Conservative North Dakota Sen. Kevin Cramer, an ally of the former President, said Wednesday “it would be harder” for him to support Donald Trump for reelection in 2024 “given what’s happened.”
“It would be harder for me given what’s happened, that has got to be part of what weighs on me,” Cramer told CNN.
Meanwhile, GOP Sen. Bill Cassidy said there was a “very mixed” reaction to his vote Tuesday calling Trump’s impeachment trial constitutional. “Some folks incredibly positive, some folks very negative,” he said Wednesday.
The Louisiana Republican said he replied to negative responses explaining that “this is a constitutional question and clearly it had been established that it is constitutional … it is Constitution and country, over party.”
“For some they get it, and for others they’re not quite so sure,” he added.
Cassidy also noted that his vote Tuesday on the constitutionality of the trial “does not predict my vote on anything else.”
Rep. Jamie Raskin, the lead House impeachment manager, opened up the second day of trial proceedings by detailing what the prosecution hopes to lay out for senators.
“The evidence will be for you to see and hear and digest. The evidence will show you that ex-president Trump was no innocent bystander,” Raskin said in his opening remarks on the Senate floor.
“It will show that Donald Trump surrendered his role as commander in chief and became the inciter in chief of a dangerous insurrection, and this was as one of our colleagues put it so cogently on January 6 itself, the greatest betrayal of the presidential oath in the history of the United States,” he added.
Raskin said the evidence will show that the former President “clearly incited” the insurrection at the Capitol and “he saw it coming and was not remotely surprised by the violence.”
The lead impeachment manager pointed to some of Trump’s tweets and highlighted parts of his speech moments before the mob moved to the US Capitol.
“He watched it on TV like a reality show. He reveled in it,” Raskin said. “He did nothing to help us as commander in chief. Instead, he served as the inciter in chief sending tweets that only further incited the rampaging mob.”
The second day of former President Trump’s impeachment trial has begun in the Senate.
The House impeachment managers will be front and center today, as they look to convince skeptical Republican senators that Trump was responsible for the deadly Jan. 6 riot at the Capitol.
Today’s schedule: The managers will have up to 8 hours to make their case today. They are expected to show never-before-seen Capitol security footage during their presentation to demonstrate the extent of the violence that occurred and the threat the rioters posed to everyone in the Capitol.
The managers’ role: The select group of House Democrats known as impeachment managers will act as prosecutors and were selected by House Speaker Nancy Pelosi. They have a chance to argue their case before the full Senate with the senators acting like jurors. Read more about them here.
The impeachment managers are:
- Rep. Jamie Raskin of Maryland (lead manager)
- Rep. Diana DeGette of Colorado
- Rep. David Cicilline of Rhode Island
- Rep. Joaquin Castro of Texas
- Rep. Eric Swalwell of California
- Rep. Ted Lieu of California
- Rep. Stacey Plaskett of the US Virgin Islands
- Rep. Joe Neguse of Colorado
- Rep. Madeleine Dean of Pennsylvania
The charges against Trump: Democrats in the House of Representatives charged Trump with “incitement of insurrection.” You can read the full impeachment article here. The House voted last month to impeach Trump for a second time in a swift and bipartisan condemnation of his role inciting the Capitol riot. After the House impeachment managers finish presenting their case during their allotted time, Trump’s defense team will also have the opportunity to argue their case for up to 16 hours spread over two days.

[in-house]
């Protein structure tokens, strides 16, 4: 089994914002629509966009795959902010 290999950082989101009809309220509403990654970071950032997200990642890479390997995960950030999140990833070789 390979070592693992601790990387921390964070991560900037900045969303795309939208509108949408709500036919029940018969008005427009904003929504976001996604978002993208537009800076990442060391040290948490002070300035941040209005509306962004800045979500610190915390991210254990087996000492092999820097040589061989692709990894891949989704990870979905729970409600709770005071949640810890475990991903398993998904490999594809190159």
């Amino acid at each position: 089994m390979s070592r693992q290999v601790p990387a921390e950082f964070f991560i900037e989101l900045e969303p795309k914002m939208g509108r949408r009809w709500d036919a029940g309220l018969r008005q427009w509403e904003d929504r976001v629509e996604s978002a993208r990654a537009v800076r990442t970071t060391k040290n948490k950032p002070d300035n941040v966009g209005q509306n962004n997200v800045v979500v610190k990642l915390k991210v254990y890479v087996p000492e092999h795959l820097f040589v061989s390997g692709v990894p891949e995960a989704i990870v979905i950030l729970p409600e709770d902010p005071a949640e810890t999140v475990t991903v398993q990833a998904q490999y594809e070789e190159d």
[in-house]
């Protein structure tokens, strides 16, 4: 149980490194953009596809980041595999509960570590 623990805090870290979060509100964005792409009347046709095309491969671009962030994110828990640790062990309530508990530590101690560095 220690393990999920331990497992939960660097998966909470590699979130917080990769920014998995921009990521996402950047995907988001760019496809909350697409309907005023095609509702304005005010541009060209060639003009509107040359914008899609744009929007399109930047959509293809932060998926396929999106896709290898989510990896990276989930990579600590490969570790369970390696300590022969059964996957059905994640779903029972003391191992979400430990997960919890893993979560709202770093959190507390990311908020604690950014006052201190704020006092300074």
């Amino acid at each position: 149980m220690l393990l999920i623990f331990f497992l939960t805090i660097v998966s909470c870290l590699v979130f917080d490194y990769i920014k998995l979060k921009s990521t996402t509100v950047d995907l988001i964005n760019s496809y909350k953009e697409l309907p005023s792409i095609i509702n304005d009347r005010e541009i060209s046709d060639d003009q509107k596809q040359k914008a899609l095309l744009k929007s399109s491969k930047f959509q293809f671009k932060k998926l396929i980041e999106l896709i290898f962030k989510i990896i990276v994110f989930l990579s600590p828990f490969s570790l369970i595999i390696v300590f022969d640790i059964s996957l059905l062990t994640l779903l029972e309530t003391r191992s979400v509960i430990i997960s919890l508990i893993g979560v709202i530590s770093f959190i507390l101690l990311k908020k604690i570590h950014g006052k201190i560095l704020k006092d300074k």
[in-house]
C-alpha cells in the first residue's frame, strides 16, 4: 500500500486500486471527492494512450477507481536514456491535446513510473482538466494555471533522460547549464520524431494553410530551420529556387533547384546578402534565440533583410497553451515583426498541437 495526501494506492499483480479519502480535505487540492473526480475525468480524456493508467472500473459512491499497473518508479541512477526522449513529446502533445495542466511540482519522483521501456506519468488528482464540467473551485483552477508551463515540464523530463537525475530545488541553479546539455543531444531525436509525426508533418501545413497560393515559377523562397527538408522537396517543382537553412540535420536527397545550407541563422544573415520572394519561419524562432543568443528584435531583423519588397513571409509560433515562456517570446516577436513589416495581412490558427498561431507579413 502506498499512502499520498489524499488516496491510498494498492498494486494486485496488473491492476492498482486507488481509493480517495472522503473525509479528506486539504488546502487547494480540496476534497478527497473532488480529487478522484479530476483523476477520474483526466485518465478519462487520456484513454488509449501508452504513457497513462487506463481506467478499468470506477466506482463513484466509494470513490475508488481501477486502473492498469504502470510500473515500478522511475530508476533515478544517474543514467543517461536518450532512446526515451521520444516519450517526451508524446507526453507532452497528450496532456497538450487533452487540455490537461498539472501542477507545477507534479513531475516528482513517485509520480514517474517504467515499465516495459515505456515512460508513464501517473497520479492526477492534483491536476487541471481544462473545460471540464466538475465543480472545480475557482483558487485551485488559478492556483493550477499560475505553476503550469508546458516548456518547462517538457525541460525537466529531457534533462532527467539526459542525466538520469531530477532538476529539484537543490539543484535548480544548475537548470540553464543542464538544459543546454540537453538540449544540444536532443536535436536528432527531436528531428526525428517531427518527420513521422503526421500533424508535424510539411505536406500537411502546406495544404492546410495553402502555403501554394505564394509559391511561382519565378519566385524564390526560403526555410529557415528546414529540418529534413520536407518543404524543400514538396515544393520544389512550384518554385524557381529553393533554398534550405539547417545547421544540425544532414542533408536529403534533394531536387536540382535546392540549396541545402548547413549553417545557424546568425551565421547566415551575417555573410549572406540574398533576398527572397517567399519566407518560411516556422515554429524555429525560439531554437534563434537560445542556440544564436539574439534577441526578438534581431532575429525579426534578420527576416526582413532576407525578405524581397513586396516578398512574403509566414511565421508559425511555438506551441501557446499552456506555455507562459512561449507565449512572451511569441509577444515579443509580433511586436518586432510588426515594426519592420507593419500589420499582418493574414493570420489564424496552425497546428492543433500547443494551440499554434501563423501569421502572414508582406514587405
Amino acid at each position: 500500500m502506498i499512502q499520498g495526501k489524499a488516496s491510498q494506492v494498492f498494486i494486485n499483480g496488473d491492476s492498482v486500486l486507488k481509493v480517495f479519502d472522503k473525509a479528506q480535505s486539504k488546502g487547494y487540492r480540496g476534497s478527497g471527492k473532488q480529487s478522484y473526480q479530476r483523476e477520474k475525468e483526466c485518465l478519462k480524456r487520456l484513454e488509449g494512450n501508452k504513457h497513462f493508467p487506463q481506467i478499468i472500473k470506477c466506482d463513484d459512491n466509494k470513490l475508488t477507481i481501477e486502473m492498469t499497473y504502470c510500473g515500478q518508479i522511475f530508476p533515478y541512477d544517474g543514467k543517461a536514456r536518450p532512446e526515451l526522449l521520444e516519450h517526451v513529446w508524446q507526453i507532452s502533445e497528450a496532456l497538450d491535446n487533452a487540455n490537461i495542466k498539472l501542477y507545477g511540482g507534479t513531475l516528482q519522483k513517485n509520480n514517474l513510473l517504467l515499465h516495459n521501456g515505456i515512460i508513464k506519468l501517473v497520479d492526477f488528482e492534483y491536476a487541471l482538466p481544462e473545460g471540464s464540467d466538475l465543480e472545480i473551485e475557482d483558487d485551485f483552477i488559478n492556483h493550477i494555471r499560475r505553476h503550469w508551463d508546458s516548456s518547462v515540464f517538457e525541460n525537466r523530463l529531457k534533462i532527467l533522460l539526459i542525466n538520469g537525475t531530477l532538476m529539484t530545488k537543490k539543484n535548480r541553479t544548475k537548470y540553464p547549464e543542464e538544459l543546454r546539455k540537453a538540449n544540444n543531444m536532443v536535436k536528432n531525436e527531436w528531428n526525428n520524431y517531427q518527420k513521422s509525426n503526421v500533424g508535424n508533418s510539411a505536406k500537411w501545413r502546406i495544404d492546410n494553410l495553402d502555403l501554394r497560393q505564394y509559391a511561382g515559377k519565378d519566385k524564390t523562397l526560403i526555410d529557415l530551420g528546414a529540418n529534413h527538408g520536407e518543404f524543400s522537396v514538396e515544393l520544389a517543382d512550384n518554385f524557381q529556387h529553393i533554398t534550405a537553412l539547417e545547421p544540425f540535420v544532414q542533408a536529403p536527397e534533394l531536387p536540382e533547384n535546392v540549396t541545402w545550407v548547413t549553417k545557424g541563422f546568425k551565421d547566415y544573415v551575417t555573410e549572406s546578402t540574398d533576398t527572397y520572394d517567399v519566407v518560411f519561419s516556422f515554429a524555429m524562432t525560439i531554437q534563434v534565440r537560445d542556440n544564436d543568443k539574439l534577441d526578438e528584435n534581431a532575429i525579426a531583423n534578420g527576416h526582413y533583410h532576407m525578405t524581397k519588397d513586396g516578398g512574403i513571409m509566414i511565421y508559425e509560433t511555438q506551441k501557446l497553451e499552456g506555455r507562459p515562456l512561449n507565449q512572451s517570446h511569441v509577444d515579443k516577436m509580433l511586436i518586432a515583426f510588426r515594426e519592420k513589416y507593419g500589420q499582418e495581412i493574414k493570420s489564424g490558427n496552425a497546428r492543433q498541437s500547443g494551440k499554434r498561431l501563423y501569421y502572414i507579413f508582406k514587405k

CNN just asked Bruce Castor if former President Trump expressed his displeasure yesterday to him about his performance.
“Far from it,” Castor said.
Asked what he thought about his own performance, Castor said: “Only one person’s opinion matters.” Asked if there would be any changes to the strategy, Castor said: “Not at all.”
Also asked if he would take the lead in the case now, David Schoen said: “Mr. Trump always gives good advice.”
Schoen would not say if Trump was upset but said that he did speak with him yesterday.
Some context: Two people familiar with Trump’s reaction told CNN that the former President was unhappy with Castor’s opening argument on the Senate floor Tuesday.
Castor delivered a meandering argument during the first day of the Senate impeachment trial, including praise for the House impeachment managers for a presentation that he said was “well done.”
Senate GOP Leader Mitch McConnell wouldn’t answer CNN’s questions about the trial or if he’s open to conviction still.
Asked how he was doing, he said “I’m feeling great” as he got on the Senate subway.
Someone familiar with McConnell’s thinking said, “He is leaving the door open. Just compare his comments and posture this time to last impeachment.”
This person also said McConnell is openly signaling this.
Some background: Earlier this year, McConnell indicated that he believes that impeaching former President Trump will make it easier to get rid of Trumpism from the Republican Party, according to a source with knowledge of the matter.
The second Senate impeachment trial of former President Trump is underway, and multiple key players will take the spotlight throughout various moments of the trial.
These are the key people to watch:
House impeachment lawyers: House Speaker Nancy Pelosi named nine members of her caucus to be impeachment managers to argue the Democrats’ case in the Senate. They will have up to 8 hours to make their case both today and tomorrow. Read about them here.
The impeachment managers are: Reps. Jamie Raskin of Maryland (lead manager), Diana DeGette of Colorado, David Cicilline of Rhode Island, Joaquin Castro of Texas, Eric Swalwell of California, Ted Lieu of California, Stacey Plaskett of the US Virgin Islands, Joe Neguse of Colorado and Madeleine Dean of Pennsylvania.